Saints Fight Release of Alleged Emails Tied to Sexual Abuse Crisis: Report

New Orleans Saints

Getty New Orleans Saints helmet.

The Associated Press released a report Friday morning that implicated the New Orleans Saints in assisting the Archdiocese of New Orleans in its alleged “pattern and practice of concealing its crimes.”

The AP’s report by Jim Mustian said the team was heading to court to try to prevent the release of emails sent from the NFL.com domain. These messages “allegedly show team executives doing public relations damage control for the area’s Roman Catholic archdiocese to help it contain the fallout from a burgeoning sexual abuse crisis,” the AP reported.


New Orleans Saints’ Attorneys Call Accusations ‘Outrageous’

Attorneys for approximately two dozen men suing the church say they have 276 documents obtained showing the Saints aided the Archdiocese, per the AP.

“Obviously, the Saints should not be in the business of assisting the Archdiocese, and the Saints’ public relations team is not in the business of managing the public relations of criminals engaged in pedophilia,” the attorneys said in a court filing. “The Saints realize that if the documents at issue are made public, this professional sports organization also will be smearing itself.”

For their part, the Saints organization has denied any wrongdoing. Attorneys representing the team disputed any cover-up suggestions, calling those claims “outrageous.” The Saints’ lawyers also noted they were fighting the release of the emails, which were sent in 2018 and 2019 because they were intended to be private and not “fodder for the public.” The archdiocese is also fighting the release of the emails, according to the AP’s report.


AP Report: ‘Multiple’ Saints Personnel Were Involved

Attorneys for the men suing the Catholic church allege that “multiple” Saints personnel, including Senior Vice President of Communications Greg Bensel, used their team email accounts to give the church “messaging” advice. The allegations also state the emails advised on “how to soften the impact of the archdiocese’s release of a list of clergy members ‘credibly accused’ of sexual abuse,” according to the AP.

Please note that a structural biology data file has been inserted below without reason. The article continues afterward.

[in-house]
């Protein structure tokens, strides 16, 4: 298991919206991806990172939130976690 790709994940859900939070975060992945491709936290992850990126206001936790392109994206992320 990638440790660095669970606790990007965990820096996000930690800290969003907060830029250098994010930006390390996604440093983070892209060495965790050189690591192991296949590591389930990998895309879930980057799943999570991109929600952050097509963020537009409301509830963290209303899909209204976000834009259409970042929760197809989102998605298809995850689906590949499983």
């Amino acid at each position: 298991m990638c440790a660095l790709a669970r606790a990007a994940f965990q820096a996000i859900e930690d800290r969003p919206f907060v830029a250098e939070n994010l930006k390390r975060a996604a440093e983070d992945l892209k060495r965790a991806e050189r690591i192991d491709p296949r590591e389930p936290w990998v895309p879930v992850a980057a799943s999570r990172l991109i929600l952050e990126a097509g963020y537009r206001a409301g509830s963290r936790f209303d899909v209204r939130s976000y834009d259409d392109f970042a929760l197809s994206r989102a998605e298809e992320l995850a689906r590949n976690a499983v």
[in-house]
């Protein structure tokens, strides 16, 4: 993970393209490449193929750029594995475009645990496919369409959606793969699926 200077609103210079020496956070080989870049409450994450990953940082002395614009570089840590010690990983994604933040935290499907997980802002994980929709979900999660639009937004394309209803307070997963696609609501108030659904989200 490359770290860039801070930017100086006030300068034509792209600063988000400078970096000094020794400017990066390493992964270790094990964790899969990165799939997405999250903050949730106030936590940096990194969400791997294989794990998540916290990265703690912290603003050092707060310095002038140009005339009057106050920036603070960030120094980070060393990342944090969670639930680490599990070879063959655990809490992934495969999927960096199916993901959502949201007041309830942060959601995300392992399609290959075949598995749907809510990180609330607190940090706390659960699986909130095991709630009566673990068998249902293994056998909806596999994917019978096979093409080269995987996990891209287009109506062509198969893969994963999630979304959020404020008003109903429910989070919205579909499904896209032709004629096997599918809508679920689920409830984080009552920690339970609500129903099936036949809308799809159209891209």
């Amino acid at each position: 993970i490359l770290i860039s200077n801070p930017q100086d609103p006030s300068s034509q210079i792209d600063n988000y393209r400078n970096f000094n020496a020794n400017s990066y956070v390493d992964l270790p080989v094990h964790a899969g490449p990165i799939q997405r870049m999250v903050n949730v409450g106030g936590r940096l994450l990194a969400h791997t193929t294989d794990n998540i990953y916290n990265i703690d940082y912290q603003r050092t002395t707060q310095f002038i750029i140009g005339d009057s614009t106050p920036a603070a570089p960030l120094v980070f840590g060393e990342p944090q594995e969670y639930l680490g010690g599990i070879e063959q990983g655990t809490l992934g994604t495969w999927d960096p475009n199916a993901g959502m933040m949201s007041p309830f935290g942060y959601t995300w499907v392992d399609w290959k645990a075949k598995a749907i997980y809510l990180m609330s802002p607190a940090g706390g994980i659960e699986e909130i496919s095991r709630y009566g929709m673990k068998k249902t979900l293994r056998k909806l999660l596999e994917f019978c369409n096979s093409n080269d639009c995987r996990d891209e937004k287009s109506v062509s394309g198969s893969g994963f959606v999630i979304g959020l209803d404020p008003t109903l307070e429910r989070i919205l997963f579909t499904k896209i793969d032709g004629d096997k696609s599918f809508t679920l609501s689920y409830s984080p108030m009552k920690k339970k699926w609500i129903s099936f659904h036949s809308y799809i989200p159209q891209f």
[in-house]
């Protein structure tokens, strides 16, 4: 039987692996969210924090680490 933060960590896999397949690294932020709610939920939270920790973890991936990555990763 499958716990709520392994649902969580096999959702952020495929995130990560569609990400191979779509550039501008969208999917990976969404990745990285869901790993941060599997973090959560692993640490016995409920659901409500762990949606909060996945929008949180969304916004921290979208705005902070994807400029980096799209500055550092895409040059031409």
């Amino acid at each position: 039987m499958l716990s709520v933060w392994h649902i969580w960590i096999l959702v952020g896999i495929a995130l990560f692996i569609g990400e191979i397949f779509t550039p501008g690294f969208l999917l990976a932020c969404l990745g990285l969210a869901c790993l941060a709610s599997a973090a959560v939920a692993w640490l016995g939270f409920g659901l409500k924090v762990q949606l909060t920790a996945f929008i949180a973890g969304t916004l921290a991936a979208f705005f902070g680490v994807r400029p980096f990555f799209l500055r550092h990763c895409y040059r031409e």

The NFL has yet to comment, but the ties between the Saints organization and the Catholic church in New Orleans are plentiful and prominent. The Associated Press report details that there there is a “close friendship” between the New Orleans Archbishop Gregory Aymond and Gayle Benson, current team owner of the Saints. Benson inherited the Saints following the passing of her husband, Tom Benson in 2018.

In their court filing requesting the emails be kept private, the Saints’ attorneys did acknowledge that the team assisted the archdiocese in “its publishing of the credibly accused clergy list, but said that was an act of disclosure — ‘the opposite of concealment,'” according to the AP.

The New Orleans Saints released a statement about the issue later Friday afternoon on their social media sites.

The Saints’ organization denied any wrongdoing, and assured they were completely transparent in the statement:

“While there is current litigation relative to the New Orleans Archdiocese and clergy sex abuse, our comments are limited only to the scope of our involvement. The New Orleans Saints organization has always had a very strong relationship with the Archdiocese. The Archdiocese reached out to a number of community and civic minded leaders seeking counsel on handling the pending media attention that would come with the release of the clergy names in November of 2018. Greg Bensel, Senior Vice President of Communications for the New Orleans Saints, was contacted and offered input on how to work with the media. The advice was simple and never wavering. Be direct, open and fully transparent, while making sure that all law enforcement agencies were alerted … The Saints have no interest in concealing information from the press or public.”

The full statement released by the team can be read here.

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